January 22, 2020
January 22, 2020
Good afternoon, Chairman Hackett, Vice Chair Hottinger and Ranking Member Craig and members of the committee. My name is Kalitha Williams and I am the project director for asset building at Policy Matters Ohio, a nonprofit, nonpartisan organization with the mission of creating a more prosperous, equitable, sustainable and inclusive Ohio. My work centers on household financial stability and consumer protection issues in Ohio. I also convene Ohio CASH, a statewide coalition of organizations focused on improving the financial and economic conditions for low- and moderate-income families and communities in the state. Thank you for the opportunity to testify today regarding Senate Bill 112, which would undo important parts of the Ohio Debt Adjusters Act (ODA).
The current state and federal regulations governing this industry are working and this legislation is unnecessary and likely harmful to Ohio consumers. In 2004, through the sponsorship of then State Representative Tom Patton, the legislature implemented the ODA to protect Ohioans from unscrupulous debt settlement companies. The for-profit debt settlement industry aggressively markets to consumers saddled with debt, desperately seeking help and financial relief. Once the consumer engages in a plan, the debt adjuster insists the consumer stop making debt payments and fund an escrow account to be used to negotiate with the creditors. Unfortunately, while the escrow account grows, compounding late fees, higher interest rates, and finance charges increase the amounts of the original, unpaid debts. In many cases, consumers default, and find themselves in worse shape than before they involved the adjuster. Some end up filing for bankruptcy, the very thing they were trying to avoid. In short, few consumers actually complete the program but many pay thousands of dollars in fees, and accrue more debt than before they engaged the debt settlement company.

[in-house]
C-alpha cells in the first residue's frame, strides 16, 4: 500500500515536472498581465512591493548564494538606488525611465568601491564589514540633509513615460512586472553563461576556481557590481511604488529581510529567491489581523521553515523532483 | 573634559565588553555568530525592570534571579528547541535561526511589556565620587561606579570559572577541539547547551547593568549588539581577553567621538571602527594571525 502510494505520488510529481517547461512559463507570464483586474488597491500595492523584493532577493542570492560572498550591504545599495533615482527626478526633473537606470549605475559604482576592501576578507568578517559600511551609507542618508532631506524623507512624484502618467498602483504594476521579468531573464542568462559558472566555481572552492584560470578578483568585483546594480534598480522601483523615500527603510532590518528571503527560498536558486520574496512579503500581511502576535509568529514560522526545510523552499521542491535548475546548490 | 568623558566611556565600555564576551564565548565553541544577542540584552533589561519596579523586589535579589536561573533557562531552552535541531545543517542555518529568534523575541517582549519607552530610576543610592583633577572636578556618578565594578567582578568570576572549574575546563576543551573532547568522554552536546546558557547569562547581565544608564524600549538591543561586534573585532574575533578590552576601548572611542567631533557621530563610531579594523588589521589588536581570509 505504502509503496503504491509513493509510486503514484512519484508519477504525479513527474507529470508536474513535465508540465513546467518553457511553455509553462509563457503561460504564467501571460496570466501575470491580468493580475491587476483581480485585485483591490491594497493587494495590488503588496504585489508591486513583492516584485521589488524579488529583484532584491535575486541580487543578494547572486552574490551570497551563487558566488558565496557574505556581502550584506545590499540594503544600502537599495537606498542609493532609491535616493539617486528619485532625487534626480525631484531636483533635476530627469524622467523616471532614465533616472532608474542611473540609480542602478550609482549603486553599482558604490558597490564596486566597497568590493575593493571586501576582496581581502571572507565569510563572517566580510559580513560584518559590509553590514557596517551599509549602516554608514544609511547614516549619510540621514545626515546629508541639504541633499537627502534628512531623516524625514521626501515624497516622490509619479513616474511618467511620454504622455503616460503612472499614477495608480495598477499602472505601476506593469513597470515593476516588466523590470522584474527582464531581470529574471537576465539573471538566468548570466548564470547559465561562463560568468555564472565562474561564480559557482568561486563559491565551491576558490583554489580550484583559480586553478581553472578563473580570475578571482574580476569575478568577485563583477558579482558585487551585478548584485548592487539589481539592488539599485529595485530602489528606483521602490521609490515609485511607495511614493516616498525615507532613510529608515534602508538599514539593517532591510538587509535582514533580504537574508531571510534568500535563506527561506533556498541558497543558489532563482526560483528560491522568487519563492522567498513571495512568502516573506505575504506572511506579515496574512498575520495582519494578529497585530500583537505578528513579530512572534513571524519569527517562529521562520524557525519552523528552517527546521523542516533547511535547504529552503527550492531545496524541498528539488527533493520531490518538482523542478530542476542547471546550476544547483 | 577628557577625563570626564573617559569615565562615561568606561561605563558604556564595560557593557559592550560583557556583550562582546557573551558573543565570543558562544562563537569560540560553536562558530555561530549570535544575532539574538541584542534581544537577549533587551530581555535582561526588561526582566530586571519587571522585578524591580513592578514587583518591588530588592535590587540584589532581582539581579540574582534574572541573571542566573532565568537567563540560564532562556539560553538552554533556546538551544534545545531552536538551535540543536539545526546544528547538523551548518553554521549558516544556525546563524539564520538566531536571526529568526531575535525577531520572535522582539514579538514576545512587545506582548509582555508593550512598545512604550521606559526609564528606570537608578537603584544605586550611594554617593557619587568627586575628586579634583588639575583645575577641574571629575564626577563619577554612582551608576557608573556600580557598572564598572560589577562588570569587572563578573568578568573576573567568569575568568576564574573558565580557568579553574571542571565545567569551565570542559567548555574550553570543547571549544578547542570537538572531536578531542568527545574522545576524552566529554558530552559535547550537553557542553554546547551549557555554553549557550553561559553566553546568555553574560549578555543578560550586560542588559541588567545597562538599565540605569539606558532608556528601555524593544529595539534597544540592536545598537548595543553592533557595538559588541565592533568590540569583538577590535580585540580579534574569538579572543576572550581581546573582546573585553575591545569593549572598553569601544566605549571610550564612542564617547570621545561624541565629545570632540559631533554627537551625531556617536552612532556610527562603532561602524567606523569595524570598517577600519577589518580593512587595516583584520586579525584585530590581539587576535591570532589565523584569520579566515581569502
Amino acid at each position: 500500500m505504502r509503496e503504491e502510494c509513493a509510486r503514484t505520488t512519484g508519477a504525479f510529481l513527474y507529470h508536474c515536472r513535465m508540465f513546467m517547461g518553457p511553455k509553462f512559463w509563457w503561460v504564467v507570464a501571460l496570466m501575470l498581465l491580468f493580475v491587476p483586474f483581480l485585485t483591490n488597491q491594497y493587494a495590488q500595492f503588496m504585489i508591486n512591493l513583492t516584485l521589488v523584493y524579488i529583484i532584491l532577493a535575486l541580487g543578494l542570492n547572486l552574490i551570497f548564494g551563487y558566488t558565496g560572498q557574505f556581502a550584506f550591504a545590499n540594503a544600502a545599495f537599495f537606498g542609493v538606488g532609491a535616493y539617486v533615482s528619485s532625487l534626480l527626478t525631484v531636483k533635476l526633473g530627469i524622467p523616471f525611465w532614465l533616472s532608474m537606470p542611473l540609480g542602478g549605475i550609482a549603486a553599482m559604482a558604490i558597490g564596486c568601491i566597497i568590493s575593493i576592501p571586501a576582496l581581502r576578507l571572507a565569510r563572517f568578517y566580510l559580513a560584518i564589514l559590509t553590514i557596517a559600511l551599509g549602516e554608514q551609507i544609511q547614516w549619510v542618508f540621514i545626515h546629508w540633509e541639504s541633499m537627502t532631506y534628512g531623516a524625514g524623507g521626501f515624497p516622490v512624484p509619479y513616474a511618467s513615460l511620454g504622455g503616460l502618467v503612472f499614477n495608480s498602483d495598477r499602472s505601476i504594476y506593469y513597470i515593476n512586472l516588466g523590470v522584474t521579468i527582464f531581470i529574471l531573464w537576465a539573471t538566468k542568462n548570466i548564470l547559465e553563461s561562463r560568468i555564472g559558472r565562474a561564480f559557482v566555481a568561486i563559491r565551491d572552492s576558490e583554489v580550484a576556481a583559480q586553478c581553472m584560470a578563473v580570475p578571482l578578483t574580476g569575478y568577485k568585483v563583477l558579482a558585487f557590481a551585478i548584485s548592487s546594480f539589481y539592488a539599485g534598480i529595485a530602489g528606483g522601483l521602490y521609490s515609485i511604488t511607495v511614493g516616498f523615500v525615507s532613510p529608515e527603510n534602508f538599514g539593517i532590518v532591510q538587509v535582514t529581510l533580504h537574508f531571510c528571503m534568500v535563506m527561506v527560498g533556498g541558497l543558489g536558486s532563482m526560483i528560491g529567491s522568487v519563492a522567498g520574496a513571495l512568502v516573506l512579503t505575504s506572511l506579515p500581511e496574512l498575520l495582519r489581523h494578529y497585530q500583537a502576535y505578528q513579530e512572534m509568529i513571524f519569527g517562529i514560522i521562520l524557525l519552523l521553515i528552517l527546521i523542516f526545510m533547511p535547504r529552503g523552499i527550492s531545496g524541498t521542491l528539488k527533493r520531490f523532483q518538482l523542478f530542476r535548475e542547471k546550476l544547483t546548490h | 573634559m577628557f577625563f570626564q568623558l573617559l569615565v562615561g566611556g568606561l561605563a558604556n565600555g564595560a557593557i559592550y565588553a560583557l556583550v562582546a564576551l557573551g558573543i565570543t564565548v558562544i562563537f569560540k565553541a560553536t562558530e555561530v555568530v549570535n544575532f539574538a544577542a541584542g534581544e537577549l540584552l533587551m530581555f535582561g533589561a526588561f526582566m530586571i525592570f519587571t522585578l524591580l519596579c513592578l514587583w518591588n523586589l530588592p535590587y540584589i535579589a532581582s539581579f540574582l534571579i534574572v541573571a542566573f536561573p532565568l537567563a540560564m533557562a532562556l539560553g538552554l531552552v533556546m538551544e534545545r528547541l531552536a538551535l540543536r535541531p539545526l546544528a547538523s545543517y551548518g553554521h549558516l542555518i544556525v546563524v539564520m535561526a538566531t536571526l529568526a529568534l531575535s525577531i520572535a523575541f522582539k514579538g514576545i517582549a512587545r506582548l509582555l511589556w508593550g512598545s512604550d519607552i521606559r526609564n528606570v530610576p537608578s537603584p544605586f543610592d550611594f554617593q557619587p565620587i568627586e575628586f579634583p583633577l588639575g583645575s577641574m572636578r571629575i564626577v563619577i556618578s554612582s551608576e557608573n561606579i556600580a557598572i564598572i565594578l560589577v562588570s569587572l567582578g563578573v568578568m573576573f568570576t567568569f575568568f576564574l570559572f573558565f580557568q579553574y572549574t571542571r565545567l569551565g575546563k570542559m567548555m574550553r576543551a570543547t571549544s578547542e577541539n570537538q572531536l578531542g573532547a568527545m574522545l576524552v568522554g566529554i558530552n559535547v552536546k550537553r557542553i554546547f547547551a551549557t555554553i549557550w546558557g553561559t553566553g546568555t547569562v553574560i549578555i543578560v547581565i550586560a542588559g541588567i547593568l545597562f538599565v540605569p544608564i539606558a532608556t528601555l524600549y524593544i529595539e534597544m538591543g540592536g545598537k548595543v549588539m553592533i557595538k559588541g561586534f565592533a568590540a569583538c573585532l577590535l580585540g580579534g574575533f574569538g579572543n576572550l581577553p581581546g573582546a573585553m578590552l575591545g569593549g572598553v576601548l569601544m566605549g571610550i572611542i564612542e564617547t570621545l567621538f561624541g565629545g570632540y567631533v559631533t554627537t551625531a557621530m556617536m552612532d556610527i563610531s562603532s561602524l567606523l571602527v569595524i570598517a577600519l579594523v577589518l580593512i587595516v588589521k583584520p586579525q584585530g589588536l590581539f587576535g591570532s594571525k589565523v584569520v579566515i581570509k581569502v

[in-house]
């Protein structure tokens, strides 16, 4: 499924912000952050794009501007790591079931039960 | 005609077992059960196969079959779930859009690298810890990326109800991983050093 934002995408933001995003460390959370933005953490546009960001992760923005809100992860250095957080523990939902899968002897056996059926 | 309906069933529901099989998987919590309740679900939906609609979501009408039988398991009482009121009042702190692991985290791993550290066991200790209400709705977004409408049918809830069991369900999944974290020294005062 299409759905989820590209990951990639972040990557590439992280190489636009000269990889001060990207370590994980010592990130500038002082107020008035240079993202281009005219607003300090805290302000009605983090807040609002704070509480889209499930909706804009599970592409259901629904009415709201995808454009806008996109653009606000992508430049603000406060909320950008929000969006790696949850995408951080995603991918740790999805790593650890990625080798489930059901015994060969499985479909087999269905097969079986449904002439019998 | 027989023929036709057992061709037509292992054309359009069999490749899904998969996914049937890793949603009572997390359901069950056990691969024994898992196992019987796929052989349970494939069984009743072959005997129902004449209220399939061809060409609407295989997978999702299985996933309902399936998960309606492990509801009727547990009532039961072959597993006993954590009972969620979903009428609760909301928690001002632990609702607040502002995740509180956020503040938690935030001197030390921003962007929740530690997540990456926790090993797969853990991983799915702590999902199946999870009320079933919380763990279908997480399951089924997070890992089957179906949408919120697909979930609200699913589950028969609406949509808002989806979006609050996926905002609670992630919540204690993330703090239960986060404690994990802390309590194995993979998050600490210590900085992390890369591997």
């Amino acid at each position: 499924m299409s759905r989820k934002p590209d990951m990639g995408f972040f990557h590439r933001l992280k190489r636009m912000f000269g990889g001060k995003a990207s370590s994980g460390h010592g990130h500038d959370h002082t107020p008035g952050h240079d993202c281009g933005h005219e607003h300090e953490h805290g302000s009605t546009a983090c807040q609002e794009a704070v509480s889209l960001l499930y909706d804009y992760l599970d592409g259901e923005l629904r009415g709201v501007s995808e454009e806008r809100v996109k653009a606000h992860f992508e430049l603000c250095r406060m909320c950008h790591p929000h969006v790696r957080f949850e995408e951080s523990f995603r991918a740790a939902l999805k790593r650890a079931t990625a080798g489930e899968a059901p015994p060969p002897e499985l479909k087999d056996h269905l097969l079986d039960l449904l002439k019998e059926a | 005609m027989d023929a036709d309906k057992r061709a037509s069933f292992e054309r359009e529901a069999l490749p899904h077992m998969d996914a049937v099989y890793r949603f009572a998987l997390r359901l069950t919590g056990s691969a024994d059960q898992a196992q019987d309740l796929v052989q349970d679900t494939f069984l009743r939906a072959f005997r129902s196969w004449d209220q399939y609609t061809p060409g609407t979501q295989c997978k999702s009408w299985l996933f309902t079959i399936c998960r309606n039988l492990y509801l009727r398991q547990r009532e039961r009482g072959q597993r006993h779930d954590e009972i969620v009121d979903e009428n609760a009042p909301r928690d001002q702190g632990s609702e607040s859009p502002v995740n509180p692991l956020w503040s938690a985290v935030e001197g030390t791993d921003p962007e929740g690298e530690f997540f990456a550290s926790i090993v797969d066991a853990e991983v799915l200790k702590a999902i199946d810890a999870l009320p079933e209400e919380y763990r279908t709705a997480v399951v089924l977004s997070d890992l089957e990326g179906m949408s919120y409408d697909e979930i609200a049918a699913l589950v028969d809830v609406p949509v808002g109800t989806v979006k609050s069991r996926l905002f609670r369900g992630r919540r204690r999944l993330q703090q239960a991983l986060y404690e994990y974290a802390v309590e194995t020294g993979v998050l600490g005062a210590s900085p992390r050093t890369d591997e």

The ODA prohibits debt adjusters from accepting more than $75 for initial consultation fees, charging more than $100 annually in consultation fees or contributions, or collecting more than 8.5 percent of the amount paid by the debtor each month or $30, whichever is greater. The statute gives the Ohio Attorney General enforcement authority to ensure debt adjusters comply. For over 10 years the ODA has protected consumers from excessive fees from for-profit debt adjusters. Senate Bill 112 would remove these important protections, by lifting fee caps and leaving Ohioans vulnerable to predatory practices and exorbitant fees.
In 2009, the Federal Trade Commission (FTC) found the debt settlement industry’s previous practice of charging up-front fees to be an unfair practice and, in 2010, implemented an industry-wide requirement that the adjuster settle at least one debt before receiving payment. This and other consumer protections including fee and adverse credit disclosures are already regulated by the FTC.[i]
The bill sponsor testified that for-profit debt settlement companies are not able to operate in Ohio, but this is not the case. Bill supporters assert the state regulations are only for credit counseling agencies. However, according to the summary by the Ohio Legislative Service Commission for a similar bill proposed by the American Fair Credit Council (AFCC) that would remove fee caps, references to “debt adjusting” in Ohio Revised Code 4710 include for-profit debt settlement services.[ii] Also, Federal Trade Commission rules are not in conflict with the Ohio Debt Adjusters Act. In fact, in the final rule, the FTC stated that states could implement additional protections for consumers including fee caps without any conflict with federal regulations.[iii]